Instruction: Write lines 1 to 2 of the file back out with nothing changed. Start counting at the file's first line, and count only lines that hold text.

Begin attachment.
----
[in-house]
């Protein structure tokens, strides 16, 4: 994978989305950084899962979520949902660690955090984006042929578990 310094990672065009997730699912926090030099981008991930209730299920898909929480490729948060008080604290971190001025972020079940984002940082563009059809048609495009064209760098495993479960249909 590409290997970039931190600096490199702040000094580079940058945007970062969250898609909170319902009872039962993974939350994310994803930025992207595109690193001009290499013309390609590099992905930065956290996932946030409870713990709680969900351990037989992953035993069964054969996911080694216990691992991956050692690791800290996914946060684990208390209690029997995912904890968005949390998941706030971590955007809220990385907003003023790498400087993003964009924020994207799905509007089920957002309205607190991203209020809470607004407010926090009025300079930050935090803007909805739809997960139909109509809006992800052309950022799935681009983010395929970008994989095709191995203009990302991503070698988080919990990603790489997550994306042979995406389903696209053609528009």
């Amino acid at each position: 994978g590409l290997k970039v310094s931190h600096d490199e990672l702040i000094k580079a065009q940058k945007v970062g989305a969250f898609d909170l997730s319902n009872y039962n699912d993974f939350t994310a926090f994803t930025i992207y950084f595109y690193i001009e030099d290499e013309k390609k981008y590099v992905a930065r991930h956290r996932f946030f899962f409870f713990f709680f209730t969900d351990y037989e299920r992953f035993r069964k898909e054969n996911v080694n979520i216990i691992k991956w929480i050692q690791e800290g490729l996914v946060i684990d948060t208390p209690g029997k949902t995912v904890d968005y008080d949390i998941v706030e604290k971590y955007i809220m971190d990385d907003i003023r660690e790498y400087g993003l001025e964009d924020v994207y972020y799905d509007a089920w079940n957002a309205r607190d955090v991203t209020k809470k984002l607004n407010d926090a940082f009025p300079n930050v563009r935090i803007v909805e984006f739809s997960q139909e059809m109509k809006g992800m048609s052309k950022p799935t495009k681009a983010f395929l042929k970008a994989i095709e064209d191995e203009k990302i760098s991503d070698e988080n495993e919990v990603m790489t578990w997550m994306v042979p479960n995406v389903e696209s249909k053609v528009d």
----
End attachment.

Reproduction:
[in-house]
């Protein structure tokens, strides 16, 4: 994978989305950084899962979520949902660690955090984006042929578990 310094990672065009997730699912926090030099981008991930209730299920898909929480490729948060008080604290971190001025972020079940984002940082563009059809048609495009064209760098495993479960249909 590409290997970039931190600096490199702040000094580079940058945007970062969250898609909170319902009872039962993974939350994310994803930025992207595109690193001009290499013309390609590099992905930065956290996932946030409870713990709680969900351990037989992953035993069964054969996911080694216990691992991956050692690791800290996914946060684990208390209690029997995912904890968005949390998941706030971590955007809220990385907003003023790498400087993003964009924020994207799905509007089920957002309205607190991203209020809470607004407010926090009025300079930050935090803007909805739809997960139909109509809006992800052309950022799935681009983010395929970008994989095709191995203009990302991503070698988080919990990603790489997550994306042979995406389903696209053609528009």